The Role of Natural Selection in the Origin of Life
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- Fry, I. Orig Life Evol Biosph (2011) 41: 3. doi:10.1007/s11084-010-9214-1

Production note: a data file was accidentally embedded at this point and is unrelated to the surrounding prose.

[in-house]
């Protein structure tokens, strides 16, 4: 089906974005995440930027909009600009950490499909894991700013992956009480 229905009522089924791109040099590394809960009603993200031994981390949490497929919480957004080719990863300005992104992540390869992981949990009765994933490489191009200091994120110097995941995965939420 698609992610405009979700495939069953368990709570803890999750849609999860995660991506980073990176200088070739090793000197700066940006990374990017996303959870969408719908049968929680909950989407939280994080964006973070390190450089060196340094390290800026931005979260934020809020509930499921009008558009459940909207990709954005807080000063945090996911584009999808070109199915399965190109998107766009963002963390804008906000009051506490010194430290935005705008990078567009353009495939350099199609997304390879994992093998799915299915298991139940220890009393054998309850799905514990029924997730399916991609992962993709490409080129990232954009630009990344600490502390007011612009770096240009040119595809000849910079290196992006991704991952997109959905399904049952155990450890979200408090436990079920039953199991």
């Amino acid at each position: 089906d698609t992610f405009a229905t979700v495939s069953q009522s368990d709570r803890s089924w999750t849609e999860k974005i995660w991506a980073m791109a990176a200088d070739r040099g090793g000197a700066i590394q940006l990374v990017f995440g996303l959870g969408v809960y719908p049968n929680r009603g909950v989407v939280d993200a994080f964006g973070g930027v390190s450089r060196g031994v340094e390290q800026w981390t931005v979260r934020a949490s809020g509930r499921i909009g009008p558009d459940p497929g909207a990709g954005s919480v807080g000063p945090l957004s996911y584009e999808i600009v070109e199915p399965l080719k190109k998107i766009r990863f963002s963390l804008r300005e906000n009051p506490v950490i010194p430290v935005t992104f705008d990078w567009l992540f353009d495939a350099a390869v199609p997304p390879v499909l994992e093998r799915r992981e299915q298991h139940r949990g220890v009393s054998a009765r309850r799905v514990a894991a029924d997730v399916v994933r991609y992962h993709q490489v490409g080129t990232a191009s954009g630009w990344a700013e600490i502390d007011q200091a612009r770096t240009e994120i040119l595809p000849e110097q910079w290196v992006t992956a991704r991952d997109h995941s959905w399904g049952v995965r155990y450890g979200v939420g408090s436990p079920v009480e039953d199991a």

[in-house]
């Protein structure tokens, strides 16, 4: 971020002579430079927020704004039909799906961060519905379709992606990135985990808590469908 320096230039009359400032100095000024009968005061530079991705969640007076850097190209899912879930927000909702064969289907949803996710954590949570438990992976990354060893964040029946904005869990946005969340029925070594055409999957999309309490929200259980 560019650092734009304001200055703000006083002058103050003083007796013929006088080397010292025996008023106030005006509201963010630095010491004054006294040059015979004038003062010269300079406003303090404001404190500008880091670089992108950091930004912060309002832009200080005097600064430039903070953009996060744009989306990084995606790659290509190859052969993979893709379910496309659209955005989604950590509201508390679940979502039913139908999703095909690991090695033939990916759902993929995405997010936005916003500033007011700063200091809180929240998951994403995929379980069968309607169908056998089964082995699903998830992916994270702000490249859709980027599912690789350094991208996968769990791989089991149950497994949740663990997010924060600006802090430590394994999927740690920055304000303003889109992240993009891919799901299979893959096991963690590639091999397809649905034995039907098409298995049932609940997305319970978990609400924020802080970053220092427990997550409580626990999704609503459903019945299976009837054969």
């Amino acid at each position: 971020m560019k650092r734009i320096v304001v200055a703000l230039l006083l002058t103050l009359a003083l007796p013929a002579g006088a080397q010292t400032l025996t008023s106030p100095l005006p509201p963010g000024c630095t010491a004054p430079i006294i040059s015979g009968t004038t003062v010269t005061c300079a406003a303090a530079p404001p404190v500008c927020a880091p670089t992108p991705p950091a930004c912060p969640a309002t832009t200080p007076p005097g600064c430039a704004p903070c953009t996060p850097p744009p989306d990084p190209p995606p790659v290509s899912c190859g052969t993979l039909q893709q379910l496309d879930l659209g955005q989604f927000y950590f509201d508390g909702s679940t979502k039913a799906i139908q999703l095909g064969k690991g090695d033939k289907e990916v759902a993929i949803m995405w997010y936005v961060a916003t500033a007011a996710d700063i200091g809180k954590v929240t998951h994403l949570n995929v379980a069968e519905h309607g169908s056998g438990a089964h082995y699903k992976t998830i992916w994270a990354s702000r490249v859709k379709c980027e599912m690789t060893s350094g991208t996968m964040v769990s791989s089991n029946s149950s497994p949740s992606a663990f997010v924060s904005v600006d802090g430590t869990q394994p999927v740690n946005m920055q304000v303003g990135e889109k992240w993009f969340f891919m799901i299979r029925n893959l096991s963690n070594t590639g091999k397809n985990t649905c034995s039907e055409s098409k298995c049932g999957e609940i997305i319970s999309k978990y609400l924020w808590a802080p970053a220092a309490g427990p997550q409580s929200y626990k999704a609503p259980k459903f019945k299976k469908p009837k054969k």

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It is commonly accepted among origin-of-life scientists that the emergence of life was an evolutionary process involving at one stage or other the working of natural selection. Researchers disagree, however, on the nature of the chemical infrastructure that could have formed prebiotically, enabling the evolutionary process. The division of the origin-of-life research community into ‘geneticists’ and ‘metabolists’ usually revolves around the issue whether the first to arise prebiotically was a genetic polymer or a primitive metabolic system. In this paper I offer an alternative classification based on the attitude to the onset of natural selection. From this perspective I add to the conventional division between gene-first and metabolism-first groups a position I call “preparatory metabolism”. By this line of thought, an RNA or an RNA-like polymer could not have emerged prebiotically. Nevertheless, the onset of natural selection had to wait until such a polymer had arised. This paper examines the RNA-first, RNA-later, metabolism-first and preparatory-metabolism scenarios, assessing the weaknesses and strengths of each. I conclude that despite the recent theoretical advances in all these lines of research, and despite experimental breakthroughs, especially in overcoming several RNA-first hurdles, none of the examined paradigms has yet attained decisive experimental support. Demonstrating the evolvability of a potentially prebiotic infrastructure, whether genetic or metabolic, is a most serious challenge. So is the experimental demonstration of the emergence of such an infrastructure under prebiotic conditions. The current agenda before origin-of-life researchers of all stripes and colors is the search for the experimental means to tackle all these difficulties.